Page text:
reseating machine. With a fine file, remove all high spots on the surface of the flange upon which the chuck jaws must fit. Note that a valve reseating machine can be used ONLY with a valve in which the inside of the bonnet flange is bored true with the valve seat. If this condition does not exist, the valve must be reseated in a lathe and the inside flange bored true.
Before placing the chuck in the valve opening, open the jaws of the chuck wide enough to rest on the flange of the opening. Tighten the jaws lightly, so the chuck grips the sides of the valve opening securely. Tap the chuck down with a wooden mallet until the jaws rest on the flange firmly and squarely. Then tighten the jaws further.
Adjust and lock the machine spindle in the cutting position and begin cutting by turning the crank slowly. Feed the cutter slowly, so very light shavings are taken. After some experience, you can tell whether or not the tool is cutting evenly all around. Remove the chuck to see if enough metal has been removed.
Be sure the seat is perfect. Then remove the 45-degree cutter and face off the top part of the seat with a flat cutter. Dress the seat down to the proper dimensions as follows:
|Width of Seat||Size of Valve|
|l/16 inch||l/4 to 1 inch|
|3/32 inch||1 l/4 to 2 inches|
|l/8 inch||2 l/2 to 4 inches|
|3/16 inch||4 l/2 to 6 inches|
After the refacing, grind-in the seat and disk. Spot-in as necessary to check the work. A rough method of spotting-in is to place pencil marks at intervals of about l/2 inch on the bearing surface of the seat or disk. Then place the disk on the seat and rotate the disk about a quarter of a turn. If the pencil marks in the seating area rub off, the seating is satisfactory.
When the stem of a globe valve is in good condition, stuffing box leaks can usually be stopped by setting up on the gland. If this does not stop the leakage, repack the stuffing box. The gland must not be set up or packed so tightly that the stem binds. If the leak persists, a bent or scored valve stem may be the cause of the trouble.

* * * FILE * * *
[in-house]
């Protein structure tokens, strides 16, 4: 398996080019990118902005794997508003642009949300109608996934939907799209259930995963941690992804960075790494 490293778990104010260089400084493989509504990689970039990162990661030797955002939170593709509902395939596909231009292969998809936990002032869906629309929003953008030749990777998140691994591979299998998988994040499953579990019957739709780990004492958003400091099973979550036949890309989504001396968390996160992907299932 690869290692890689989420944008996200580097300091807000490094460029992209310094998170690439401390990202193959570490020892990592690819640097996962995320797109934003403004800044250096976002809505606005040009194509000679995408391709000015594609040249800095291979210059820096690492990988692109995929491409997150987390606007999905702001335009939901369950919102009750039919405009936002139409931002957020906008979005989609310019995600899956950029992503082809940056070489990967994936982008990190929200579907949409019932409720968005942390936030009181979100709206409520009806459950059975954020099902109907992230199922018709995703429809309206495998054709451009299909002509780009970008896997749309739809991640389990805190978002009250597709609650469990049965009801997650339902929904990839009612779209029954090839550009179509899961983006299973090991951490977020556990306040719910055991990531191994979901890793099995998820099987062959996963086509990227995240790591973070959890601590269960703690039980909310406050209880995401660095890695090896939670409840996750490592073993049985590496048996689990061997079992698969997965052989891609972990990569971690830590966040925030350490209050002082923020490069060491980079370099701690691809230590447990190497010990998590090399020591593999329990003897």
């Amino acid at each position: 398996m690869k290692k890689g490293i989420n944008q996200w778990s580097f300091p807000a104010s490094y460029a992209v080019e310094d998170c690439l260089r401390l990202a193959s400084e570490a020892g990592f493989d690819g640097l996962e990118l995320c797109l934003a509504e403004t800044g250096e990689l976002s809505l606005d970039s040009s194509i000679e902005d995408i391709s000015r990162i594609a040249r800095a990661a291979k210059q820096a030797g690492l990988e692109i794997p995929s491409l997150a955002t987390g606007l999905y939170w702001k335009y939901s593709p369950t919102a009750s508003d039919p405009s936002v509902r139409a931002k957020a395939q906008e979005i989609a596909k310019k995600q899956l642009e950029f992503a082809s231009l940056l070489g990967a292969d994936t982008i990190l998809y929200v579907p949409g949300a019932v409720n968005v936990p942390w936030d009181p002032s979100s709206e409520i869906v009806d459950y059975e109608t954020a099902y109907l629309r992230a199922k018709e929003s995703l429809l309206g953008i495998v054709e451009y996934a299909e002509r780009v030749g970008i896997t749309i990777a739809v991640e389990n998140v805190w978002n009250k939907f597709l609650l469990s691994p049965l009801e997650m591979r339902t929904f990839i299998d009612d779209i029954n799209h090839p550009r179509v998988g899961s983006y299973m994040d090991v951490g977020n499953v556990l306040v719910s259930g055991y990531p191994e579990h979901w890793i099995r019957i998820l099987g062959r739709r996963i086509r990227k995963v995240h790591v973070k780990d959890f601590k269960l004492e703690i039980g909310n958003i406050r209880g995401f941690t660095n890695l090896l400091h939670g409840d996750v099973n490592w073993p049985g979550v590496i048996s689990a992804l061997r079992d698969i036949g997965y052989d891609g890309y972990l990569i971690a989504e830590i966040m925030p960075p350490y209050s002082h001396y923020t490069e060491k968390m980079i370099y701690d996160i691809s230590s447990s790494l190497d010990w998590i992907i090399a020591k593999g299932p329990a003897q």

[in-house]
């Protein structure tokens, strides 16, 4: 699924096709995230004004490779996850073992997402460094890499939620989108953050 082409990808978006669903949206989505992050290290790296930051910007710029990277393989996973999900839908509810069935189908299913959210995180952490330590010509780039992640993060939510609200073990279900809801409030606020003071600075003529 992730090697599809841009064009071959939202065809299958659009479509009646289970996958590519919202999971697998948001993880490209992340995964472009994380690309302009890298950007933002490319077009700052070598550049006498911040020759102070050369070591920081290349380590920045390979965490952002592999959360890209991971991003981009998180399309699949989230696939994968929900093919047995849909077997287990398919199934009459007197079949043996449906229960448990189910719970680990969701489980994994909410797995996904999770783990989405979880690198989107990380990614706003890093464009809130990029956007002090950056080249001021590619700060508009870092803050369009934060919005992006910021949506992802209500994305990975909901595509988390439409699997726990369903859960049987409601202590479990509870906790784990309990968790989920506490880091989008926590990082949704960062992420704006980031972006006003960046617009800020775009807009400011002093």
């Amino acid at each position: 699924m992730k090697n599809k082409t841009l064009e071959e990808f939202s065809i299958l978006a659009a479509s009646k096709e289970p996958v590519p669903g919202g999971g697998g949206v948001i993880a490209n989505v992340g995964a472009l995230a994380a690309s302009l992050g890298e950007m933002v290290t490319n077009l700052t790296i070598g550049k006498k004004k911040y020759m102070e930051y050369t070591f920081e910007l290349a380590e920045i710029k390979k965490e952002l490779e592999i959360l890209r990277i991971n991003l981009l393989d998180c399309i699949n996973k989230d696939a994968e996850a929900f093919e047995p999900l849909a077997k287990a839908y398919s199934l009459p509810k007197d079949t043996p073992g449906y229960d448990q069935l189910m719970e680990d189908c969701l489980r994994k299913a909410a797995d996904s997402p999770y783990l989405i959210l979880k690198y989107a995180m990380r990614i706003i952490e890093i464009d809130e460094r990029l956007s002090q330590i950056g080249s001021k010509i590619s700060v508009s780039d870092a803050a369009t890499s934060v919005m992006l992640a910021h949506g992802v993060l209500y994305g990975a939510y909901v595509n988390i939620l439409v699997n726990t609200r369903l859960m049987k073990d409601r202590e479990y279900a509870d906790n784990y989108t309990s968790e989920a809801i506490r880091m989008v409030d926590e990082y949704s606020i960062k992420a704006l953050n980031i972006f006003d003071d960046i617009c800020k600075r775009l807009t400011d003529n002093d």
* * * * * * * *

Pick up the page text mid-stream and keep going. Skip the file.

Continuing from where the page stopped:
Coils (string) and rings are the common forms of packing used in valves. The form to be used in a particular valve is determined, in part, by the size of the packing requi red. In general, rings are used in valves that require packing larger than 1/4 inch. When a smaller size is required, string packing is used.
When you repack a valve stuffing box, place successive turns of the packing material around the valve stem. When string packing is used, coil it around the valve stem. Bevel off the ends to make a smooth seating for the bottom of the gland. Then put on the gland and set it up by tightening the bonnet nut or the gland bolts and nuts. To prevent the string packing from folding back when the gland is tightened, wind the packing in the direction in which the gland nut is to be turned. Usually, where successive rings are used, the gaps in the different rings should be staggered.
Gate, globe, angle, and stop-check valves are made to back seat the stem against the valve bonnet when the valve is fully opened. Back seating of these valves is a safety feature to eliminate the stem being forced out under pressure while the valve is fully opened. Back seating makes repacking of the stem stuffing box possible under pressure; however, you should attempt this only in emergencies and with extreme caution.
Q1. What structure of a valve distinguishes one type of valve from another?
Q2. Direction of flow is indicated on the exterior of a check valve in what manner?
Q3. Hydraulic control valves are used in what type of plumbing system?
Q4. To reface valves, you can use the valve reseating machine only when what condition exists?
LEARNING OBJECTIVE: Recognize the different types of valve accessories and the methods used to maintain them.
Accessories that aid in the control of valves include valve boxes, floor stands, and post indicators. Each of these supporting materials is discussed briefly below.
Street valves must be accessible for turning them off and on; and, with large valves, the entire valve should be accessible for servicing. Since valves are placed at various depths, valve boxes are made in twoContinue Reading